The Hemostatic and Hemodynamic Effects of Epinephrine During Endoscopic Sinus Surgery: A Randomized Clinical Trial | Anesthesiology | JAMA Otolaryngology–Head & Neck Surgery | JAMA Network
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Original Article
October 2009

The Hemostatic and Hemodynamic Effects of Epinephrine During Endoscopic Sinus Surgery: A Randomized Clinical Trial

Author Affiliations

Author Affiliations: Department of Otolaryngology, St Joseph's Health Centre, University of Toronto, Toronto, Ontario, Canada. Dr Moshaver is now with the Department of Surgery, Penticton Regional Hospital, Penticton, British Columbia, Canada.

Arch Otolaryngol Head Neck Surg. 2009;135(10):1005-1009. doi:10.1001/archoto.2009.144
Abstract

Objective  To assess the hemodynamic and hemostatic effects of 2 different concentrations of epinephrine in local anesthetic used during functional endoscopic sinus surgery (FESS). Injection of local anesthetic containing epinephrine during endoscopic sinus surgery, while providing hemostasis, has been associated with cardiac adverse effects such as tachycardia, hypertension, as well as arrhythmias.

Design  Double-blind, randomized clinical trial.

Setting  Tertiary referral center.

Patients  A total of 140 patients undergoing FESS randomly divided into 2 groups, with group 1 receiving lidocaine hydrochloride, 2%, with 1:100 000 epinephrine and group 2, lidocaine, 2%, with 1:200 000 epinephrine.

Main Outcome Measures  Baseline and postinjection hemodynamic parameters were recorded at 1-minute intervals for 5 minutes. Patient demographics, the extent of surgery, and the presence of polyps were recorded in both groups. Hemodynamic and hemostatic parameters and intraoperative blood loss were compared.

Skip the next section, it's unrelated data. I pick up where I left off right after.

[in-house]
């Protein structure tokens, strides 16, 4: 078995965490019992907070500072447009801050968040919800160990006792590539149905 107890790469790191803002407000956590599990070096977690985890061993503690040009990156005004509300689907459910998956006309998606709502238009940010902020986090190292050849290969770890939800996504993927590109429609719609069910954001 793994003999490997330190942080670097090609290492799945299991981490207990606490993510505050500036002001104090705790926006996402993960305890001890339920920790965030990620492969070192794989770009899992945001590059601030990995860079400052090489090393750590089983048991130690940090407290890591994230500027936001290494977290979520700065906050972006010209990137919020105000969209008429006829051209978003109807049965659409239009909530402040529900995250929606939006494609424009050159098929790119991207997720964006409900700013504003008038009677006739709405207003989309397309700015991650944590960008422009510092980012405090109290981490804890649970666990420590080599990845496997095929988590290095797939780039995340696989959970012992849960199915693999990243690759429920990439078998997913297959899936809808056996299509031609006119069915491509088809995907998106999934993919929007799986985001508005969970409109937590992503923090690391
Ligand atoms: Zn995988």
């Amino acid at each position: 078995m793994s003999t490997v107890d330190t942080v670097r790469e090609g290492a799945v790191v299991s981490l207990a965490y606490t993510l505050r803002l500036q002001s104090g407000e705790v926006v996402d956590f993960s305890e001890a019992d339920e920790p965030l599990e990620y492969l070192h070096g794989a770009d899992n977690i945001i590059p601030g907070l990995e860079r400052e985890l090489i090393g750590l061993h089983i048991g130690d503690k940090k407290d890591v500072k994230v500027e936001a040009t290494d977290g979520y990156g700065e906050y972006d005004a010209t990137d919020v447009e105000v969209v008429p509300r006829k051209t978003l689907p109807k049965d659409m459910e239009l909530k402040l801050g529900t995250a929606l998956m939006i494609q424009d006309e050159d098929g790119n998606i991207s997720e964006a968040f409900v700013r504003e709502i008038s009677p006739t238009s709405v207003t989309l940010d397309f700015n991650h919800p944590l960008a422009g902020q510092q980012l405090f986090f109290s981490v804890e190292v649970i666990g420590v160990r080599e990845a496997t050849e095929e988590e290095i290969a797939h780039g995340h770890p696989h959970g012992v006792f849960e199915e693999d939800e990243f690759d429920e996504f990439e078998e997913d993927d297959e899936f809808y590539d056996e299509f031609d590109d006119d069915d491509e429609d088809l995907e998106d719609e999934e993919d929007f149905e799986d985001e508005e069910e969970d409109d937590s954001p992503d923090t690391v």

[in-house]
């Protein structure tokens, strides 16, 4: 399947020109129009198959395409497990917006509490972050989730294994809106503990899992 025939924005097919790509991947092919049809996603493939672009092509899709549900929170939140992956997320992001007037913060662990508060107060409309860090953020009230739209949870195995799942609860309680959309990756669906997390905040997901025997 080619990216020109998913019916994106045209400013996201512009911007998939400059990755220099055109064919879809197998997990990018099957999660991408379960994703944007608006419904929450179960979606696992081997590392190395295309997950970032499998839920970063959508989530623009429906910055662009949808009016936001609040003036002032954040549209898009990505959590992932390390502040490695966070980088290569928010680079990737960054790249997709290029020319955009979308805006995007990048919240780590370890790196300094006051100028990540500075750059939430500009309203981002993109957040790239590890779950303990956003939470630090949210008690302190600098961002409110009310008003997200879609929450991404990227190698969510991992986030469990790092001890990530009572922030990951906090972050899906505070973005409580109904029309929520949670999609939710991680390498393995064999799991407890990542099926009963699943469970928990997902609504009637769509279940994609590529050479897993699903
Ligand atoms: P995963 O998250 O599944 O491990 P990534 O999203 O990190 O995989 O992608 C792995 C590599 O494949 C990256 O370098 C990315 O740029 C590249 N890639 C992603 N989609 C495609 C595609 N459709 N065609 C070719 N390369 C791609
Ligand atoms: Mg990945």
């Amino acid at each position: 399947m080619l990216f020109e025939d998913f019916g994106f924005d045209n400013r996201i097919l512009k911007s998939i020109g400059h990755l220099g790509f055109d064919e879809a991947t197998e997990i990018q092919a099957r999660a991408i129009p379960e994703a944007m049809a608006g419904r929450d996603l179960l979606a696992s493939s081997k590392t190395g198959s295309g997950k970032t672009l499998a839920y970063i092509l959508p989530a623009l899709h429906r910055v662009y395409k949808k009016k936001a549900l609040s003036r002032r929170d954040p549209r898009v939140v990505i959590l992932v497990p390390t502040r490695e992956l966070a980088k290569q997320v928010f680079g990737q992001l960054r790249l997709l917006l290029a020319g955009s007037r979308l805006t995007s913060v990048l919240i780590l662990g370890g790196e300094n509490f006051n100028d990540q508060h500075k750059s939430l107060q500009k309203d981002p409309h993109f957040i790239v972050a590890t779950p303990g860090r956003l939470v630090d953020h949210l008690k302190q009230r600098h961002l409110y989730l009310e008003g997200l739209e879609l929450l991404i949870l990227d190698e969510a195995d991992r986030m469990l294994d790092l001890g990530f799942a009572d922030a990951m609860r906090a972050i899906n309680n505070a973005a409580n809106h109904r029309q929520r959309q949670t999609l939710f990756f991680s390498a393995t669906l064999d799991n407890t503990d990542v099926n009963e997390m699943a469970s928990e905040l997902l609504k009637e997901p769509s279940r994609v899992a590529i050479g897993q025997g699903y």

Results  Significant hemodynamic fluctuations were noted following injection of lidocaine, 2%, with 1:100 000 epinephrine (group 1). Increases in heart rate and systolic, diastolic, and mean arterial blood pressure were noted in group 1 patients. The increase was found to be significant (< .001) in the first and second minutes after injection and decreased to baseline level by the fifth minute. This fluctuation was not noted in group 2 patients, who received lidocaine, 2%, with 1:200 000 epinephrine. Using a standardized scale to assess surgical bleeding, no statistical difference in the 2 groups was observed (> .05).

Conclusion  Submucosal injection of lidocaine, 2%, with 1:200 000 epinephrine during FESS does not lead to hemodynamic fluctuations or increased intraoperative bleeding compared with lidocaine, 2%, with 1:100 000 epinephrine.

Trial Registration  clinicaltrials.gov Identifier: NCT00852410

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